Kirk Fenton Church of England Primary School


Name Kirk Fenton Church of England Primary School
Website http://www.kirkfenton.n-yorks.sch.uk/
Ofsted Inspection Rating Good
Inspection Date 08 January 2015
Address Main Street, Church Fenton, Tadcaster, North Yorkshire, LS24 9RF
Phone Number 01937557228
Type Academy
Age Range 3-11
Religious Character Church of England
Gender Mixed
Number of Pupils 218 (44% boys 56% girls)
Number of Pupils per Teacher 28.4
Academy Sponsor The Star Multi Academy Trust
Percentage Free School Meals 1.5%
Percentage English is Not First Language 0.5%

Information about this school

Kirk Fenton Parochial Church of England Controlled Primary School is smaller than the average-sized primary school. Children join the school in the Early Years Foundation Stage and attend in the mornings in the Nursery and full time in their Reception Year. There is one class in each year group from Years 1 to 6 and an early years unit. The proportion of disabled pupils and those with special educational needs is well below the national average at just under 5%. About a tenth of the pupils are eligible for the pupil premium. This is additional government funding provided to give extra support to those pupils known to be eligible for free school meals and to those children who are looked after. This proportion is below the national average. Most pupils are of White British heritage and no pupils are learning English as an additional language. The school meets the government’s current floor standards, which are the minimum expectations for pupils’ attainment and progress in reading, writing and mathematics at the end of Year 6. The school is part of the STAR Learning Alliance (Sherburn, Tadcaster and Rural Learning Alliance). Since the school’s last inspection there have been a number of changes of staff. The early years leader joined the school at the start of this academic year. Teachers in Years 4, 5 and 6 were appointed in September 2013 and the Year 3 job-share teachers started at the school in January 2015, the week of the inspection.

Summary of key findings for parents and pupils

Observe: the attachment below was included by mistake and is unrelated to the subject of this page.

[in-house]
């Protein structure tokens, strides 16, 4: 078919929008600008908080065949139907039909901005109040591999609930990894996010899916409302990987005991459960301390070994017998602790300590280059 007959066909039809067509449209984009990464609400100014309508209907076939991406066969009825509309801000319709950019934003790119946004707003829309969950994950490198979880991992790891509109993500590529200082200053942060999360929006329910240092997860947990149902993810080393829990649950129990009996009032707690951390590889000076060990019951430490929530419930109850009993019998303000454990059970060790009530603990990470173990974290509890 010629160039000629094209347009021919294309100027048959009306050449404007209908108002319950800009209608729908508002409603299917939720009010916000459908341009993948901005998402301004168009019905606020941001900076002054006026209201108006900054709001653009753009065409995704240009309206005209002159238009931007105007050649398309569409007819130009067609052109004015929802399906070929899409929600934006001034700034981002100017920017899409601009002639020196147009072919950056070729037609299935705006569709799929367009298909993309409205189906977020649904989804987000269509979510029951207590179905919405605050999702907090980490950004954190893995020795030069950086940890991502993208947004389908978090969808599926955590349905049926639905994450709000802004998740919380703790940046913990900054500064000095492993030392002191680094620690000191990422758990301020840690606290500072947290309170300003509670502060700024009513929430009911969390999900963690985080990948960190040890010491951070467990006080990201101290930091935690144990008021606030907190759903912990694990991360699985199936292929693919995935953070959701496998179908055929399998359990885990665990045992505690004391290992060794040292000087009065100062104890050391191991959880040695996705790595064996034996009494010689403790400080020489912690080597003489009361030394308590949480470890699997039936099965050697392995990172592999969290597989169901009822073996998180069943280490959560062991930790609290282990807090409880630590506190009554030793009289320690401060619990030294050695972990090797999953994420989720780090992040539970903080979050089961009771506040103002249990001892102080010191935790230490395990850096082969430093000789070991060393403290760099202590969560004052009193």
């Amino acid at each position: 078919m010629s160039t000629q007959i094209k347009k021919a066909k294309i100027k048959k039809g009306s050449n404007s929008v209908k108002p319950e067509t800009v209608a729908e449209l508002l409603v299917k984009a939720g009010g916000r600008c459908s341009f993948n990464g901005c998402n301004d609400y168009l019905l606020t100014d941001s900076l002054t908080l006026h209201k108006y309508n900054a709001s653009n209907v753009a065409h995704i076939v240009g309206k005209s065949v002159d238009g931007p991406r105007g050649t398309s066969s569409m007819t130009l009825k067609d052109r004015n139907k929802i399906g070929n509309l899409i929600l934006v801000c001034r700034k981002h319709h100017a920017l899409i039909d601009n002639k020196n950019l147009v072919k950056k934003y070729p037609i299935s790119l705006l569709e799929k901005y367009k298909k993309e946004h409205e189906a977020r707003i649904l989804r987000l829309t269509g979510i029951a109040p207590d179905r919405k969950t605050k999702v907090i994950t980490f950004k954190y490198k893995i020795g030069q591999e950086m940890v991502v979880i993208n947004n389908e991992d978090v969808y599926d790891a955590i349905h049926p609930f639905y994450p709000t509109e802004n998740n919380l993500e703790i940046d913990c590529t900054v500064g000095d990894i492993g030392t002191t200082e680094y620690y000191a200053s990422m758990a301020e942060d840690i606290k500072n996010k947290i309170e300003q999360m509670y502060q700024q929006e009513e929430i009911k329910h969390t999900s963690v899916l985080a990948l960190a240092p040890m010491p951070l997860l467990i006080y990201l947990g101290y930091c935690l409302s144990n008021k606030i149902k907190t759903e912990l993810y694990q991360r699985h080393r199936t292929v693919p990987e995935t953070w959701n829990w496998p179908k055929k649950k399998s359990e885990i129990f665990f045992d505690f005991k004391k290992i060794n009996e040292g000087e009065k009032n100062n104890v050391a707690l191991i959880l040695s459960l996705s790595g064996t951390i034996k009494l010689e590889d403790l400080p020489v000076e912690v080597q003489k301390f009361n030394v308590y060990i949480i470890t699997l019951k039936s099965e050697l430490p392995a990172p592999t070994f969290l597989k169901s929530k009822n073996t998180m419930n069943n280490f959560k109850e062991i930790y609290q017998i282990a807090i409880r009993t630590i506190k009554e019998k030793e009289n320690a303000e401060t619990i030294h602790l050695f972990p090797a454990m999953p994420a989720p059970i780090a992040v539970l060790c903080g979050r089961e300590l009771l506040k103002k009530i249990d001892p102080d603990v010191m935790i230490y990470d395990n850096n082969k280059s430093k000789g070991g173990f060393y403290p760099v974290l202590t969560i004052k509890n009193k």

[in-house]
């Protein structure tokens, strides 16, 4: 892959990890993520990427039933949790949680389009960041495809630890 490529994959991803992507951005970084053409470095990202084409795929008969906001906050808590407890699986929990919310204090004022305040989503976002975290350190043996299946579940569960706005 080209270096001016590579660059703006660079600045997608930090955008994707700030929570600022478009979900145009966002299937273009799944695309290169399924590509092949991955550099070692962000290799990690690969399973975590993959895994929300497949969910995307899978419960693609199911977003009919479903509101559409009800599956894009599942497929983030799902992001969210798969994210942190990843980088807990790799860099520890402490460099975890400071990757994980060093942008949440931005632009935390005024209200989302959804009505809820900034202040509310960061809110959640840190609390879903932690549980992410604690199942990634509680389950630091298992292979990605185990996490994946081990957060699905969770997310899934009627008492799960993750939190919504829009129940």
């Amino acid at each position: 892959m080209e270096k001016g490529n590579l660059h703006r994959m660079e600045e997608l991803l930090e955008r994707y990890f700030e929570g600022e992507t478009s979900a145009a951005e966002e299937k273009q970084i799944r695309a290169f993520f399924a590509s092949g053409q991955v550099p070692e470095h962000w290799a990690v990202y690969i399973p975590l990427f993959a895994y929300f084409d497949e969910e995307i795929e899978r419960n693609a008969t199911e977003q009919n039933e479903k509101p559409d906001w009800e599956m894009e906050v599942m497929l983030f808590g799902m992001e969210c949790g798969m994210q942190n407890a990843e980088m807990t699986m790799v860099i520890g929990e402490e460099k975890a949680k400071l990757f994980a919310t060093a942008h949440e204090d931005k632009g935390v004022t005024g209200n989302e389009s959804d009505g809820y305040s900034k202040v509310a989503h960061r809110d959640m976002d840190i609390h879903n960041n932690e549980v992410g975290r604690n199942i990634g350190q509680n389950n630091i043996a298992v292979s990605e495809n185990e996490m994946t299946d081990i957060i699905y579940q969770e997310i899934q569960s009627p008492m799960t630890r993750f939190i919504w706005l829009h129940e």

This is a good school. The committed and highly effective leadership of the headteacher, well supported by the governing body, provides clear direction. She has brought about many improvements in teaching since the previous inspection and has the full support of her staff. Clear ideas for further improvement have been identified and there is capacity for further improvement. Children get off to a good start in the early years. They quickly settle into school routines, become confident learners and make good progress. At the end of their Reception Year, children are well prepared for Year 1. Pupils achieve well and most make good progress from their differing starting points. They make particularly good progress in reading and writing. Teaching has become consistently good across the school. Teachers use questioning well and give pupils clear advice about how to improve their work. Pupils behave well and feel very safe in school. They attend school regularly and are kind and thoughtful towards each other and to adults. Pupils’ spiritual, moral, social and cultural development is promoted very effectively and is a strength of the school. Christian values thread through all aspects of the pupils’ daily lives and this enhances the school’s welcoming and harmonious atmosphere. The governing body knows the school very well and is active in ensuring that the school continues to improve. The governors provide effective support and challenge for school leaders. It is not yet an outstanding school because : Teaching is not typically outstanding. At times, teachers plan tasks that do not have the right amount of challenge for pupils, especially middle-ability pupils, to make the best possible progress. The teaching of grammar, spelling and punctuation is variable and not always reflected in pupils’ work. Occasionally explanations of tasks are not clear and pupils are not always helped quickly enough when they are not sure what to do next. Leaders and teachers do not record the progress made by different groups as thoroughly as they should, nor use this information effectively enough to help with planning and teaching.